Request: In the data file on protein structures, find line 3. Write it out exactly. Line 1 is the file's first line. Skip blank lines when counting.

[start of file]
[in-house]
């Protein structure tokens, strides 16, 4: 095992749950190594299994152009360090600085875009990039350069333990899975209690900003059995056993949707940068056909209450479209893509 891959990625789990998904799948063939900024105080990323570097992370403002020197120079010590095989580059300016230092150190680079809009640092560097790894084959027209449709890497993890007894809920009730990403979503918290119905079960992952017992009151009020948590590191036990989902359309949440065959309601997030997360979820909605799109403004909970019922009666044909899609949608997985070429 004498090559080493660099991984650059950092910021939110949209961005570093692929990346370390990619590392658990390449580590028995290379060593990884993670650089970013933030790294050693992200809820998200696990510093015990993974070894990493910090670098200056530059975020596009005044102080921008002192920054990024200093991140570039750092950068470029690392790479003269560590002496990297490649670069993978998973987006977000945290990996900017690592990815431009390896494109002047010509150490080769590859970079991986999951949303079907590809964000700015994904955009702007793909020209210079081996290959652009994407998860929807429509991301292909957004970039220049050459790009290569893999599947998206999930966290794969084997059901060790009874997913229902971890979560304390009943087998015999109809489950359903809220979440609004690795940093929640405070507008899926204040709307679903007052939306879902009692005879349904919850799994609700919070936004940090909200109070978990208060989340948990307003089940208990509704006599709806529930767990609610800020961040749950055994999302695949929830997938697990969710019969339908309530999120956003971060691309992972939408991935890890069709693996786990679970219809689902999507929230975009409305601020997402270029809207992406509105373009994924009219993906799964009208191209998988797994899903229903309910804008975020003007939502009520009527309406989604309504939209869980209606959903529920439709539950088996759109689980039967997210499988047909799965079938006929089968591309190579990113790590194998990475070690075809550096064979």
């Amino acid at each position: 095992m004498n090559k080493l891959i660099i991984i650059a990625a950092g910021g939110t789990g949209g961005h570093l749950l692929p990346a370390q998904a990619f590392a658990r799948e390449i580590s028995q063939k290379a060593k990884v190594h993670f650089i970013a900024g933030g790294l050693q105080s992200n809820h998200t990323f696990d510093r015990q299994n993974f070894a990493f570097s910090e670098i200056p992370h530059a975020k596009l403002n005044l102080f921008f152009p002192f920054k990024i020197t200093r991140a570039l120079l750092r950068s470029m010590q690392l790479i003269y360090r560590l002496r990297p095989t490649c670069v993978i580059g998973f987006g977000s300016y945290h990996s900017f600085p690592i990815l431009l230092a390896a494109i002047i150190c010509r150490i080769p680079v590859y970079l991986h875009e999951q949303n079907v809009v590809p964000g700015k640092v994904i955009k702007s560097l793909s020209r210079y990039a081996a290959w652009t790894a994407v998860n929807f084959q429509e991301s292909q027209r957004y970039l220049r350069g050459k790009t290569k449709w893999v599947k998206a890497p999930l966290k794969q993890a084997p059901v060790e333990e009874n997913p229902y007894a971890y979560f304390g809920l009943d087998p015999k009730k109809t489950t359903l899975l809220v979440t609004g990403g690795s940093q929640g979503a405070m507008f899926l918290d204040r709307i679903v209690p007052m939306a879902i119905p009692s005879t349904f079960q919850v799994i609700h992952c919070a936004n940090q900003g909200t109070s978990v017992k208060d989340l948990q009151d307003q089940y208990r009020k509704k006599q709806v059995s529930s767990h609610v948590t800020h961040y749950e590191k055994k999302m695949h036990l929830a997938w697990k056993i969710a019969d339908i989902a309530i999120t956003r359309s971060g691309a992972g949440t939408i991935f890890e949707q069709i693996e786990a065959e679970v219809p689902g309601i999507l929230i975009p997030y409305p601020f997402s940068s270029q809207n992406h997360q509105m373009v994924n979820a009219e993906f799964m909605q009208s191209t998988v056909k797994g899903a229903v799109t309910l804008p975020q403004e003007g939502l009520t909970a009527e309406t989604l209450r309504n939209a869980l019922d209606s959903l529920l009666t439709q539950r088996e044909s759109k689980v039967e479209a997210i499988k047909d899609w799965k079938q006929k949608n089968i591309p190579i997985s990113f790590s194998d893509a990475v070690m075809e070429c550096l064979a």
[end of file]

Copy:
């Amino acid at each position: 095992m004498n090559k080493l891959i660099i991984i650059a990625a950092g910021g939110t789990g949209g961005h570093l749950l692929p990346a370390q998904a990619f590392a658990r799948e390449i580590s028995q063939k290379a060593k990884v190594h993670f650089i970013a900024g933030g790294l050693q105080s992200n809820h998200t990323f696990d510093r015990q299994n993974f070894a990493f570097s910090e670098i200056p992370h530059a975020k596009l403002n005044l102080f921008f152009p002192f920054k990024i020197t200093r991140a570039l120079l750092r950068s470029m010590q690392l790479i003269y360090r560590l002496r990297p095989t490649c670069v993978i580059g998973f987006g977000s300016y945290h990996s900017f600085p690592i990815l431009l230092a390896a494109i002047i150190c010509r150490i080769p680079v590859y970079l991986h875009e999951q949303n079907v809009v590809p964000g700015k640092v994904i955009k702007s560097l793909s020209r210079y990039a081996a290959w652009t790894a994407v998860n929807f084959q429509e991301s292909q027209r957004y970039l220049r350069g050459k790009t290569k449709w893999v599947k998206a890497p999930l966290k794969q993890a084997p059901v060790e333990e009874n997913p229902y007894a971890y979560f304390g809920l009943d087998p015999k009730k109809t489950t359903l899975l809220v979440t609004g990403g690795s940093q929640g979503a405070m507008f899926l918290d204040r709307i679903v209690p007052m939306a879902i119905p009692s005879t349904f079960q919850v799994i609700h992952c919070a936004n940090q900003g909200t109070s978990v017992k208060d989340l948990q009151d307003q089940y208990r009020k509704k006599q709806v059995s529930s767990h609610v948590t800020h961040y749950e590191k055994k999302m695949h036990l929830a997938w697990k056993i969710a019969d339908i989902a309530i999120t956003r359309s971060g691309a992972g949440t939408i991935f890890e949707q069709i693996e786990a065959e679970v219809p689902g309601i999507l929230i975009p997030y409305p601020f997402s940068s270029q809207n992406h997360q509105m373009v994924n979820a009219e993906f799964m909605q009208s191209t998988v056909k797994g899903a229903v799109t309910l804008p975020q403004e003007g939502l009520t909970a009527e309406t989604l209450r309504n939209a869980l019922d209606s959903l529920l009666t439709q539950r088996e044909s759109k689980v039967e479209a997210i499988k047909d899609w799965k079938q006929k949608n089968i591309p190579i997985s990113f790590s194998d893509a990475v070690m075809e070429c550096l064979a």